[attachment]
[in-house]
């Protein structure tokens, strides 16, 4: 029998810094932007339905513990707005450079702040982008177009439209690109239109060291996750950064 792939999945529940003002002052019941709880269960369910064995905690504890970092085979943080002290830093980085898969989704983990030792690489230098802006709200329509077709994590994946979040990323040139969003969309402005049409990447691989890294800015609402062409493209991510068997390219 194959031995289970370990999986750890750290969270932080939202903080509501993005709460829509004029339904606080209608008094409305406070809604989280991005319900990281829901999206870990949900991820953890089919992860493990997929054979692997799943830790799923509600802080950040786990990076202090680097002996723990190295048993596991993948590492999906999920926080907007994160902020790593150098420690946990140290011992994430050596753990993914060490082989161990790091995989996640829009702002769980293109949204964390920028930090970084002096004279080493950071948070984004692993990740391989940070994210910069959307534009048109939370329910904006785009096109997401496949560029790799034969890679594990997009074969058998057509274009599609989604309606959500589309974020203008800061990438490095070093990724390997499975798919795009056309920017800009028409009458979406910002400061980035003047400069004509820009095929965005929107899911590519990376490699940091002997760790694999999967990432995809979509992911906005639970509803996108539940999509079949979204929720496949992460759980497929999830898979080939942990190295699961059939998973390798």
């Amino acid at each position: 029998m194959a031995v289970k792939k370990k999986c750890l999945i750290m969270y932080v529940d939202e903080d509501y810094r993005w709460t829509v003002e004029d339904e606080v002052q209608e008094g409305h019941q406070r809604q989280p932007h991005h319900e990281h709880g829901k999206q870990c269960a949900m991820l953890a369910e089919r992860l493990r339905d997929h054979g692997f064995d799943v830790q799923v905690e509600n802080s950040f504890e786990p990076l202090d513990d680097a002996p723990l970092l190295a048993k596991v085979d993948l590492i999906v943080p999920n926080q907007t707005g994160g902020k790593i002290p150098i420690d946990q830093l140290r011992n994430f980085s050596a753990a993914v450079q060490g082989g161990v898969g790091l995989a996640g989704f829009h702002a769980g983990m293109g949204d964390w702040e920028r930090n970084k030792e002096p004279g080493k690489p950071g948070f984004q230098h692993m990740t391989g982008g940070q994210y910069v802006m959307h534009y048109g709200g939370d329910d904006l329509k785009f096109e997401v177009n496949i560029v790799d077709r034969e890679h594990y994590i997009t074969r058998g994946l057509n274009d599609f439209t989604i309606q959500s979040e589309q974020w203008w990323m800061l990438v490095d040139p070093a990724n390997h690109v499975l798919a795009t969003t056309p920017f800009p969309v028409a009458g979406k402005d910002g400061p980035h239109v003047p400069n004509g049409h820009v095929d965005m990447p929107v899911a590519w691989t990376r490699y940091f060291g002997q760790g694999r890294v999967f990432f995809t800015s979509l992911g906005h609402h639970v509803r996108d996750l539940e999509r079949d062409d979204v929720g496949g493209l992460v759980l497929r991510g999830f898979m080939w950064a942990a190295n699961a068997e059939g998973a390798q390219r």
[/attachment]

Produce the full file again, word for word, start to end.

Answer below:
[in-house]
């Protein structure tokens, strides 16, 4: 029998810094932007339905513990707005450079702040982008177009439209690109239109060291996750950064 792939999945529940003002002052019941709880269960369910064995905690504890970092085979943080002290830093980085898969989704983990030792690489230098802006709200329509077709994590994946979040990323040139969003969309402005049409990447691989890294800015609402062409493209991510068997390219 194959031995289970370990999986750890750290969270932080939202903080509501993005709460829509004029339904606080209608008094409305406070809604989280991005319900990281829901999206870990949900991820953890089919992860493990997929054979692997799943830790799923509600802080950040786990990076202090680097002996723990190295048993596991993948590492999906999920926080907007994160902020790593150098420690946990140290011992994430050596753990993914060490082989161990790091995989996640829009702002769980293109949204964390920028930090970084002096004279080493950071948070984004692993990740391989940070994210910069959307534009048109939370329910904006785009096109997401496949560029790799034969890679594990997009074969058998057509274009599609989604309606959500589309974020203008800061990438490095070093990724390997499975798919795009056309920017800009028409009458979406910002400061980035003047400069004509820009095929965005929107899911590519990376490699940091002997760790694999999967990432995809979509992911906005639970509803996108539940999509079949979204929720496949992460759980497929999830898979080939942990190295699961059939998973390798």
């Amino acid at each position: 029998m194959a031995v289970k792939k370990k999986c750890l999945i750290m969270y932080v529940d939202e903080d509501y810094r993005w709460t829509v003002e004029d339904e606080v002052q209608e008094g409305h019941q406070r809604q989280p932007h991005h319900e990281h709880g829901k999206q870990c269960a949900m991820l953890a369910e089919r992860l493990r339905d997929h054979g692997f064995d799943v830790q799923v905690e509600n802080s950040f504890e786990p990076l202090d513990d680097a002996p723990l970092l190295a048993k596991v085979d993948l590492i999906v943080p999920n926080q907007t707005g994160g902020k790593i002290p150098i420690d946990q830093l140290r011992n994430f980085s050596a753990a993914v450079q060490g082989g161990v898969g790091l995989a996640g989704f829009h702002a769980g983990m293109g949204d964390w702040e920028r930090n970084k030792e002096p004279g080493k690489p950071g948070f984004q230098h692993m990740t391989g982008g940070q994210y910069v802006m959307h534009y048109g709200g939370d329910d904006l329509k785009f096109e997401v177009n496949i560029v790799d077709r034969e890679h594990y994590i997009t074969r058998g994946l057509n274009d599609f439209t989604i309606q959500s979040e589309q974020w203008w990323m800061l990438v490095d040139p070093a990724n390997h690109v499975l798919a795009t969003t056309p920017f800009p969309v028409a009458g979406k402005d910002g400061p980035h239109v003047p400069n004509g049409h820009v095929d965005m990447p929107v899911a590519w691989t990376r490699y940091f060291g002997q760790g694999r890294v999967f990432f995809t800015s979509l992911g906005h609402h639970v509803r996108d996750l539940e999509r079949d062409d979204v929720g496949g493209l992460v759980l497929r991510g999830f898979m080939w950064a942990a190295n699961a068997e059939g998973a390798q390219r």